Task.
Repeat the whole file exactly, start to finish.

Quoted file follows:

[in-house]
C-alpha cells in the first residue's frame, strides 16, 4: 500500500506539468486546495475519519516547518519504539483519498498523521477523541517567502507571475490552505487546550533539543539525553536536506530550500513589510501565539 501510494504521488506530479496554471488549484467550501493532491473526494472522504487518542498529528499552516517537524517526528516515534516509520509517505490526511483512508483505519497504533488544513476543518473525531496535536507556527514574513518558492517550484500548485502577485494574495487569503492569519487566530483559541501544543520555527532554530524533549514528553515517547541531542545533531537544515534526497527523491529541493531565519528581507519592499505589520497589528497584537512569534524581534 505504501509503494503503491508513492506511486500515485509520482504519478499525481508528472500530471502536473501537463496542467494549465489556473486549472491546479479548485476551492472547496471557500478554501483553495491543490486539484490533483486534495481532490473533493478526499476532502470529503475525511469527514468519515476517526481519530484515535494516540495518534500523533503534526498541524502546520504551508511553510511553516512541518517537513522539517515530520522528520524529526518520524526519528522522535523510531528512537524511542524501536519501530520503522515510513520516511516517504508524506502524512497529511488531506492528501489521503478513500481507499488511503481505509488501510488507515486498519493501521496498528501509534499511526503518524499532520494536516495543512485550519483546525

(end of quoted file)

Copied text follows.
[in-house]
C-alpha cells in the first residue's frame, strides 16, 4: 500500500506539468486546495475519519516547518519504539483519498498523521477523541517567502507571475490552505487546550533539543539525553536536506530550500513589510501565539 501510494504521488506530479496554471488549484467550501493532491473526494472522504487518542498529528499552516517537524517526528516515534516509520509517505490526511483512508483505519497504533488544513476543518473525531496535536507556527514574513518558492517550484500548485502577485494574495487569503492569519487566530483559541501544543520555527532554530524533549514528553515517547541531542545533531537544515534526497527523491529541493531565519528581507519592499505589520497589528497584537512569534524581534 505504501509503494503503491508513492506511486500515485509520482504519478499525481508528472500530471502536473501537463496542467494549465489556473486549472491546479479548485476551492472547496471557500478554501483553495491543490486539484490533483486534495481532490473533493478526499476532502470529503475525511469527514468519515476517526481519530484515535494516540495518534500523533503534526498541524502546520504551508511553510511553516512541518517537513522539517515530520522528520524529526518520524526519528522522535523510531528512537524511542524501536519501530520503522515510513520516511516517504508524506502524512497529511488531506492528501489521503478513500481507499488511503481505509488501510488507515486498519493501521496498528501509534499511526503518524499532520494536516495543512485550519483546525